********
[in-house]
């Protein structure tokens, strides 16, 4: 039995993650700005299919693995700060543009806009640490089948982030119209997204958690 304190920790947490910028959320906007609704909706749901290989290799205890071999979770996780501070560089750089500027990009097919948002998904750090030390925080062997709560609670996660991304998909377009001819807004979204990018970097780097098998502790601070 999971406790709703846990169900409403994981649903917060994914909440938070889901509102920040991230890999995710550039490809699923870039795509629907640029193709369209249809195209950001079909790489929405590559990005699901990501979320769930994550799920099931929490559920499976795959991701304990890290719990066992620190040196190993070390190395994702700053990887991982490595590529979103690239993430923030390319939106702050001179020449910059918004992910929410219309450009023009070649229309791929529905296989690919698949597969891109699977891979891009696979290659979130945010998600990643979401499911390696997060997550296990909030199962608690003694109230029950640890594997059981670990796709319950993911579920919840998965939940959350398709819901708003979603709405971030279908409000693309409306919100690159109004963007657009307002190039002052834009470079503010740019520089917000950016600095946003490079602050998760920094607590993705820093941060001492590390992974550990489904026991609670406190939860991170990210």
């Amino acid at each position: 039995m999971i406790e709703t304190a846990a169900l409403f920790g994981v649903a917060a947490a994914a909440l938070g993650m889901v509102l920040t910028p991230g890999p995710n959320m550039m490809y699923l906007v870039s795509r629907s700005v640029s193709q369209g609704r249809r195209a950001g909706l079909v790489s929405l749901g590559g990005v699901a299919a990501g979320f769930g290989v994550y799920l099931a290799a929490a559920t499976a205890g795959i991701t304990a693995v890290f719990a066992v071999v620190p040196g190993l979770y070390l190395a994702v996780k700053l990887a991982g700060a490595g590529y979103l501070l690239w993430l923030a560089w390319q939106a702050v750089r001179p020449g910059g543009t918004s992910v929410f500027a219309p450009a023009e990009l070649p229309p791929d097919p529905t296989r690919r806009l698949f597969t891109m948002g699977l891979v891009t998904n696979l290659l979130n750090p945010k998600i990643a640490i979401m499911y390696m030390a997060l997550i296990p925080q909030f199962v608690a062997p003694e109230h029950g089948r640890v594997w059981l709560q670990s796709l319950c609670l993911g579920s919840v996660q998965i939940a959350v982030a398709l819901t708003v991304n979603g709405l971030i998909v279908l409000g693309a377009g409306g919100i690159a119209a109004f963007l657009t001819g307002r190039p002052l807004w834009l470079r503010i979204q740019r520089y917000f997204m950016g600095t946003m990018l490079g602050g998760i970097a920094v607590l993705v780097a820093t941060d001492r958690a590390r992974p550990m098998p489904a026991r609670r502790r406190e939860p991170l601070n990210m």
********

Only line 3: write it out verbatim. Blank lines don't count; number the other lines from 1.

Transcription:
């Amino acid at each position: 039995m999971i406790e709703t304190a846990a169900l409403f920790g994981v649903a917060a947490a994914a909440l938070g993650m889901v509102l920040t910028p991230g890999p995710n959320m550039m490809y699923l906007v870039s795509r629907s700005v640029s193709q369209g609704r249809r195209a950001g909706l079909v790489s929405l749901g590559g990005v699901a299919a990501g979320f769930g290989v994550y799920l099931a290799a929490a559920t499976a205890g795959i991701t304990a693995v890290f719990a066992v071999v620190p040196g190993l979770y070390l190395a994702v996780k700053l990887a991982g700060a490595g590529y979103l501070l690239w993430l923030a560089w390319q939106a702050v750089r001179p020449g910059g543009t918004s992910v929410f500027a219309p450009a023009e990009l070649p229309p791929d097919p529905t296989r690919r806009l698949f597969t891109m948002g699977l891979v891009t998904n696979l290659l979130n750090p945010k998600i990643a640490i979401m499911y390696m030390a997060l997550i296990p925080q909030f199962v608690a062997p003694e109230h029950g089948r640890v594997w059981l709560q670990s796709l319950c609670l993911g579920s919840v996660q998965i939940a959350v982030a398709l819901t708003v991304n979603g709405l971030i998909v279908l409000g693309a377009g409306g919100i690159a119209a109004f963007l657009t001819g307002r190039p002052l807004w834009l470079r503010i979204q740019r520089y917000f997204m950016g600095t946003m990018l490079g602050g998760i970097a920094v607590l993705v780097a820093t941060d001492r958690a590390r992974p550990m098998p489904a026991r609670r502790r406190e939860p991170l601070n990210m």